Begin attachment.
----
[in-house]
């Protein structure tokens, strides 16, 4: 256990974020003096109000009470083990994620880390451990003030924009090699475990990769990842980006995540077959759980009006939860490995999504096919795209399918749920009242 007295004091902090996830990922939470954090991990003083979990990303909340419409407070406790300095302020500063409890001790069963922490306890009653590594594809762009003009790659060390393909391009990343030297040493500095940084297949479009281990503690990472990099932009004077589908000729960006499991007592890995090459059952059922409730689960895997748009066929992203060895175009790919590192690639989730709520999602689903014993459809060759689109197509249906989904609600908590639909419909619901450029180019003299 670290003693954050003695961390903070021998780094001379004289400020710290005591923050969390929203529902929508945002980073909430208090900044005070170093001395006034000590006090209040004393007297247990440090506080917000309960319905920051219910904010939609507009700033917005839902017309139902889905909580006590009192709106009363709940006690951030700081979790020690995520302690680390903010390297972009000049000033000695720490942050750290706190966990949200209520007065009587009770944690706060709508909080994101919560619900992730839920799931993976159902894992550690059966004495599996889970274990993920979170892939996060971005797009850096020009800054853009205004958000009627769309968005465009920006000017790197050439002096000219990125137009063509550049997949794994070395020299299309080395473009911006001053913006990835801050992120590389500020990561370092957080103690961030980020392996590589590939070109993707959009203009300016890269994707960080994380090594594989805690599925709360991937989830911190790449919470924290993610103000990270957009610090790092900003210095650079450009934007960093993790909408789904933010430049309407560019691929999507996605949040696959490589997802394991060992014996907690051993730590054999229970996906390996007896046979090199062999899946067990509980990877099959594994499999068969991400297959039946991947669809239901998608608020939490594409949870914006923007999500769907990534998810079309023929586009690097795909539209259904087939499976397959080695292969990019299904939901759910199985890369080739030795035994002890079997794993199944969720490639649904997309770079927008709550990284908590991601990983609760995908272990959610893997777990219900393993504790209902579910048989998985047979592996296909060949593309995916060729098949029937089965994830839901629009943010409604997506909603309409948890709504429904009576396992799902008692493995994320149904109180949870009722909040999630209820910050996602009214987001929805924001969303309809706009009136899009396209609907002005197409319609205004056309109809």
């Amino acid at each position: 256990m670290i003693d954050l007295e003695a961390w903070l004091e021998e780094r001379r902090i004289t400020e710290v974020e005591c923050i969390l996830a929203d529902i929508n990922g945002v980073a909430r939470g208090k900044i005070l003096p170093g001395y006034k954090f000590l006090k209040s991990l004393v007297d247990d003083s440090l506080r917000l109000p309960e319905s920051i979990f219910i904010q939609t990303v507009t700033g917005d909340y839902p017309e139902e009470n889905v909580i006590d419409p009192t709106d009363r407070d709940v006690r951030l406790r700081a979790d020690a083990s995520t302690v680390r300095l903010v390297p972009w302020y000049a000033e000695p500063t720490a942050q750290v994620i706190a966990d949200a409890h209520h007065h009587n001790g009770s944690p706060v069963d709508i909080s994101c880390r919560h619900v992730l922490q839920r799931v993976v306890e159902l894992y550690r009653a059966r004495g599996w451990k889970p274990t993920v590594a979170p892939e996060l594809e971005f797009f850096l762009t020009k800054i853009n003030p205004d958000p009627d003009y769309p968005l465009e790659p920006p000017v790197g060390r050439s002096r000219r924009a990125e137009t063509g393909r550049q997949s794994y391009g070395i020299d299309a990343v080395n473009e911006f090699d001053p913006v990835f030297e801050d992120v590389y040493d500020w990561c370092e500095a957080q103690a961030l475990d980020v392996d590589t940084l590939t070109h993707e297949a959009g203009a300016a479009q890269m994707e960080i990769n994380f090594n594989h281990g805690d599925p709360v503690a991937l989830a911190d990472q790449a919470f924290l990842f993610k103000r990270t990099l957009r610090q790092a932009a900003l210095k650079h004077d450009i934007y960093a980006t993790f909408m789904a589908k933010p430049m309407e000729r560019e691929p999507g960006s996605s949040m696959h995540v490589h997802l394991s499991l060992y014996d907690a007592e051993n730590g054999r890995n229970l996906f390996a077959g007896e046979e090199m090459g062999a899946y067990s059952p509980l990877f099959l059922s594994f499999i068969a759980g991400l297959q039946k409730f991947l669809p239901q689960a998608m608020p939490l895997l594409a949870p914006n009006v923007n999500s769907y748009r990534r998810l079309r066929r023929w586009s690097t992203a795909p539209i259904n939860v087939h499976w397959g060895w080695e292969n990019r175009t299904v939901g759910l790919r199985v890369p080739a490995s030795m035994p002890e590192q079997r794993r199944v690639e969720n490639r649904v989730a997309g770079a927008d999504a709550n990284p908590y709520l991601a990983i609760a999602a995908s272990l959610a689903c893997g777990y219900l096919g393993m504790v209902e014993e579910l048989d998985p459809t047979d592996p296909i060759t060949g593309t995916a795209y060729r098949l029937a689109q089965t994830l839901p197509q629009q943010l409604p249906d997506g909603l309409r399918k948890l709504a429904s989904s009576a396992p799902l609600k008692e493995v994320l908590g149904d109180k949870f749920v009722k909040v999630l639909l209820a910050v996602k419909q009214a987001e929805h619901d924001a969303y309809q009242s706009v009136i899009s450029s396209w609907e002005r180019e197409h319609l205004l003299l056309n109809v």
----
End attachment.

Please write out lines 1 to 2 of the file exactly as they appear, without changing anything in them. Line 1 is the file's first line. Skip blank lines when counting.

[in-house]
């Protein structure tokens, strides 16, 4: 256990974020003096109000009470083990994620880390451990003030924009090699475990990769990842980006995540077959759980009006939860490995999504096919795209399918749920009242 007295004091902090996830990922939470954090991990003083979990990303909340419409407070406790300095302020500063409890001790069963922490306890009653590594594809762009003009790659060390393909391009990343030297040493500095940084297949479009281990503690990472990099932009004077589908000729960006499991007592890995090459059952059922409730689960895997748009066929992203060895175009790919590192690639989730709520999602689903014993459809060759689109197509249906989904609600908590639909419909619901450029180019003299 670290003693954050003695961390903070021998780094001379004289400020710290005591923050969390929203529902929508945002980073909430208090900044005070170093001395006034000590006090209040004393007297247990440090506080917000309960319905920051219910904010939609507009700033917005839902017309139902889905909580006590009192709106009363709940006690951030700081979790020690995520302690680390903010390297972009000049000033000695720490942050750290706190966990949200209520007065009587009770944690706060709508909080994101919560619900992730839920799931993976159902894992550690059966004495599996889970274990993920979170892939996060971005797009850096020009800054853009205004958000009627769309968005465009920006000017790197050439002096000219990125137009063509550049997949794994070395020299299309080395473009911006001053913006990835801050992120590389500020990561370092957080103690961030980020392996590589590939070109993707959009203009300016890269994707960080994380090594594989805690599925709360991937989830911190790449919470924290993610103000990270957009610090790092900003210095650079450009934007960093993790909408789904933010430049309407560019691929999507996605949040696959490589997802394991060992014996907690051993730590054999229970996906390996007896046979090199062999899946067990509980990877099959594994499999068969991400297959039946991947669809239901998608608020939490594409949870914006923007999500769907990534998810079309023929586009690097795909539209259904087939499976397959080695292969990019299904939901759910199985890369080739030795035994002890079997794993199944969720490639649904997309770079927008709550990284908590991601990983609760995908272990959610893997777990219900393993504790209902579910048989998985047979592996296909060949593309995916060729098949029937089965994830839901629009943010409604997506909603309409948890709504429904009576396992799902008692493995994320149904109180949870009722909040999630209820910050996602009214987001929805924001969303309809706009009136899009396209609907002005197409319609205004056309109809």